A Change of Guard

សូមស្តាប់វិទ្យុសង្គ្រោះជាតិ Please read more Khmer news and listen to CNRP Radio at National Rescue Party. សូមស្តាប់វីទ្យុខ្មែរប៉ុស្តិ៍/Khmer Post Radio.
Follow Khmerization on Facebook/តាមដានខ្មែរូបនីយកម្មតាម Facebook: https://www.facebook.com/khmerization.khmerican

Thursday, 20 October 2011

Time for a deal [between Cambodia and Thailand]

From the Dawn Newspaper
18th October, 2011

THE flood crisis notwithstanding, Thai-Cambodian relations remain one of the government’s top priority issues. On the surface, everything changed right after the July 3 election. From high, dangerous tension, relations with our neighbour switched to sweetness and light. But that welcome switch masks several hard truths, arguably the most important of which is the sea boundary. …The issue [is] … the controversial Memorandum of Understanding … The MoU is a polite understanding that keeps Thai-Cambodian relations on an even keel. But it does not address or solve the underlying problems. These include where the Thai-Cambodian border lies, and more helpfully how the countries can exploit the oil and gas deposits beneath the shallow waters. Within days of taking office, [Foreign Minister] Surapong huddled with senior officials to discuss the MoU. He quickly won the backing of these foreign relations professionals to move ahead. The first problem is that the MoU itself is only a fragile basis. It was negotiated by the Chuan Leekpai government more than a decade ago and signed in 2001.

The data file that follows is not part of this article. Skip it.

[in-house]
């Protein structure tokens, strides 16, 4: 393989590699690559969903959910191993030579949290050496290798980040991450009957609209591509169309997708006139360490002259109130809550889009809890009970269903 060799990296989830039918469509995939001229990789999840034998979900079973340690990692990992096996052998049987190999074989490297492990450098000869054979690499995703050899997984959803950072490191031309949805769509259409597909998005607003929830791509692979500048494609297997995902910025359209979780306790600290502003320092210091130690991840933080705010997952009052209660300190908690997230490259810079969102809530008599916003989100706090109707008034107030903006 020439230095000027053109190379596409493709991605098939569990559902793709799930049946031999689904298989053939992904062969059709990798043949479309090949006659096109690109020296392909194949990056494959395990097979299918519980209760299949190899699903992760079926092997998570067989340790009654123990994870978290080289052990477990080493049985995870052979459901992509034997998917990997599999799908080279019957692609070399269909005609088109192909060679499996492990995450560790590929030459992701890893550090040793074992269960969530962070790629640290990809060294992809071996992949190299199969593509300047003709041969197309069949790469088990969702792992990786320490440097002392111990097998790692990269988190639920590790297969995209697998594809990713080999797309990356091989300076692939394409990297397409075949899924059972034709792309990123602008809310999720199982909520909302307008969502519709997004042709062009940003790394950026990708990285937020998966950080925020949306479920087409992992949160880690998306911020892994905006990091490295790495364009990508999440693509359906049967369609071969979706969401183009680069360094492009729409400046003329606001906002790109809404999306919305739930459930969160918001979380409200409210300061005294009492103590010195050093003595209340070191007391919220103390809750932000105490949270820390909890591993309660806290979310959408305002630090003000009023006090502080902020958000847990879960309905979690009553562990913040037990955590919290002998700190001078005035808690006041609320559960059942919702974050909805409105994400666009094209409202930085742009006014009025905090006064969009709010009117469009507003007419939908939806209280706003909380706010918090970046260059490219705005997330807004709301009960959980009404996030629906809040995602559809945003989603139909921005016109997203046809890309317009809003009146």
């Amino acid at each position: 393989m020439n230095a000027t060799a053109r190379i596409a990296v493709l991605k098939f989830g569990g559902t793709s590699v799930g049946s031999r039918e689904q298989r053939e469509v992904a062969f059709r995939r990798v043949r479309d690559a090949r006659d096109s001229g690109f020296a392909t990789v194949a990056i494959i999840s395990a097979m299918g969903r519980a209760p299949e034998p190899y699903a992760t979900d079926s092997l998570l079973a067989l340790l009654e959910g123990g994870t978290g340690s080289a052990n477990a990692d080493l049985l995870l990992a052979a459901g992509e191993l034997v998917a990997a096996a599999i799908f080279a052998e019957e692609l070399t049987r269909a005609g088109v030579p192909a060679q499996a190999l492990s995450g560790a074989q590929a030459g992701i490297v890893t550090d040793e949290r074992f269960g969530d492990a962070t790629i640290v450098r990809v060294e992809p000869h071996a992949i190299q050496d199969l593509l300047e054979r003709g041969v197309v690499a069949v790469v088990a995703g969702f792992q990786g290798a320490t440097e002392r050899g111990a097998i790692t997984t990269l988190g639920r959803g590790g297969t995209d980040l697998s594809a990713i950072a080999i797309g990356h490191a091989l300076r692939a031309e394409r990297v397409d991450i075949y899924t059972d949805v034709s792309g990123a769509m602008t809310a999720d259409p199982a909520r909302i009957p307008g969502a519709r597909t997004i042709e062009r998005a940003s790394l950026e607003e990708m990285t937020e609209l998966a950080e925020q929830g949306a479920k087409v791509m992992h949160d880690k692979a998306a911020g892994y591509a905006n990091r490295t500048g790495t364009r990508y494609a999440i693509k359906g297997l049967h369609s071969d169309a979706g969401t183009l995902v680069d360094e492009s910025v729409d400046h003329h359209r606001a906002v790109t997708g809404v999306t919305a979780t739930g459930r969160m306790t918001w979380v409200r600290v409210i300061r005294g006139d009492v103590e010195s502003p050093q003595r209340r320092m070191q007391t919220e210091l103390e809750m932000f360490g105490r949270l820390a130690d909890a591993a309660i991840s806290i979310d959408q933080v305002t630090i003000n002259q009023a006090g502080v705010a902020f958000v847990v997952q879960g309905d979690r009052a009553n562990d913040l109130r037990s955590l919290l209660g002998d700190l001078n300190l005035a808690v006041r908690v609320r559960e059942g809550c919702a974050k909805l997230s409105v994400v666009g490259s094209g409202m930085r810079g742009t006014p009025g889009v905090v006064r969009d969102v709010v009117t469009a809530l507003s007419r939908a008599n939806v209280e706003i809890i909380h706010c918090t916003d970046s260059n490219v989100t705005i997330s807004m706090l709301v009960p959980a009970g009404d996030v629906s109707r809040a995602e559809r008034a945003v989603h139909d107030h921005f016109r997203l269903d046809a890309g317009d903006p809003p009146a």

As they did with the Preah Vihear temple region and other border issues, nationalists flayed sitting governments for allegedly ‘giving in’ to Cambodia. …The erstwhile government of Abhisit Vejjajiva effectively shelved the MoU … Now, according to Mr Surapong, foreign ministry bureaucrats insist the MoU is valid. This is good news. The ministry under Mr Surapong has set up a special committee to conduct negotiations with Cambodia. There are two aims here: one is to clearly demarcate the border so that everyone understands exactly where the frontier lies. The second is to establish a bilateral body to enable joint development of the natural resources. Energy Minister Pichai Naripthaphan last week noted the reason these aims are important: “Thailand will run out of gas in 15 years.” …The government must ensure that Hun Sen’s Cambodian authorities negotiate these issues in good faith. PM Yingluck must also assure that the anti-Cambodian nationalists who nearly derailed relations in 2008 and 2009 do not prevail. In recent years, politicians have not done a very good job of handling relations with our eastern neighbour. … — (Oct 18)

No comments: